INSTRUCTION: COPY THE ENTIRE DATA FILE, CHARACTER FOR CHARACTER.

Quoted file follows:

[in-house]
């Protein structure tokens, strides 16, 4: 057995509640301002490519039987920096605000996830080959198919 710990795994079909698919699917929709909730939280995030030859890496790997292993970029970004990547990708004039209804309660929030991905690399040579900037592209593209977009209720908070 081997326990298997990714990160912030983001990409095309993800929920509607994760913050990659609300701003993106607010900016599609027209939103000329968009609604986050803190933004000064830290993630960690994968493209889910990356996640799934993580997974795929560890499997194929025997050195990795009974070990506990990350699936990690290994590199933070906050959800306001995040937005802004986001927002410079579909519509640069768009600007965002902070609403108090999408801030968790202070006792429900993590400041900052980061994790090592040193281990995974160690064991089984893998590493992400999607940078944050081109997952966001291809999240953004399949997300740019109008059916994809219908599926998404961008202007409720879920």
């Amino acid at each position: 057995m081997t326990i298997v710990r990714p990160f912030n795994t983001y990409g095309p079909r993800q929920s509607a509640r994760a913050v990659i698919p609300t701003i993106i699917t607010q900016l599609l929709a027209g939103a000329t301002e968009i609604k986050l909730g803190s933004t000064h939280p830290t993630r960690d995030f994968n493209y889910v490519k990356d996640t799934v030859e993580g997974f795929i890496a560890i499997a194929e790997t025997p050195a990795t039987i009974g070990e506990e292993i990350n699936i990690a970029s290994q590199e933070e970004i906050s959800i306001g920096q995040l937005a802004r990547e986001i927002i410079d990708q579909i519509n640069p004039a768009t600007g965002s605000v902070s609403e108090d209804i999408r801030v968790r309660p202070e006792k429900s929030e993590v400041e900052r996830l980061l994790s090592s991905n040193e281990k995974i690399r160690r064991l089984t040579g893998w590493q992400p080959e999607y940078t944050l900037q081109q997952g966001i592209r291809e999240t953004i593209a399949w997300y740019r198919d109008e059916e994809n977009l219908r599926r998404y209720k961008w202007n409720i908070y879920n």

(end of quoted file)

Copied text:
[in-house]
């Protein structure tokens, strides 16, 4: 057995509640301002490519039987920096605000996830080959198919 710990795994079909698919699917929709909730939280995030030859890496790997292993970029970004990547990708004039209804309660929030991905690399040579900037592209593209977009209720908070 081997326990298997990714990160912030983001990409095309993800929920509607994760913050990659609300701003993106607010900016599609027209939103000329968009609604986050803190933004000064830290993630960690994968493209889910990356996640799934993580997974795929560890499997194929025997050195990795009974070990506990990350699936990690290994590199933070906050959800306001995040937005802004986001927002410079579909519509640069768009600007965002902070609403108090999408801030968790202070006792429900993590400041900052980061994790090592040193281990995974160690064991089984893998590493992400999607940078944050081109997952966001291809999240953004399949997300740019109008059916994809219908599926998404961008202007409720879920």
């Amino acid at each position: 057995m081997t326990i298997v710990r990714p990160f912030n795994t983001y990409g095309p079909r993800q929920s509607a509640r994760a913050v990659i698919p609300t701003i993106i699917t607010q900016l599609l929709a027209g939103a000329t301002e968009i609604k986050l909730g803190s933004t000064h939280p830290t993630r960690d995030f994968n493209y889910v490519k990356d996640t799934v030859e993580g997974f795929i890496a560890i499997a194929e790997t025997p050195a990795t039987i009974g070990e506990e292993i990350n699936i990690a970029s290994q590199e933070e970004i906050s959800i306001g920096q995040l937005a802004r990547e986001i927002i410079d990708q579909i519509n640069p004039a768009t600007g965002s605000v902070s609403e108090d209804i999408r801030v968790r309660p202070e006792k429900s929030e993590v400041e900052r996830l980061l994790s090592s991905n040193e281990k995974i690399r160690r064991l089984t040579g893998w590493q992400p080959e999607y940078t944050l900037q081109q997952g966001i592209r291809e999240t953004i593209a399949w997300y740019r198919d109008e059916e994809n977009l219908r599926r998404y209720k961008w202007n409720i908070y879920n």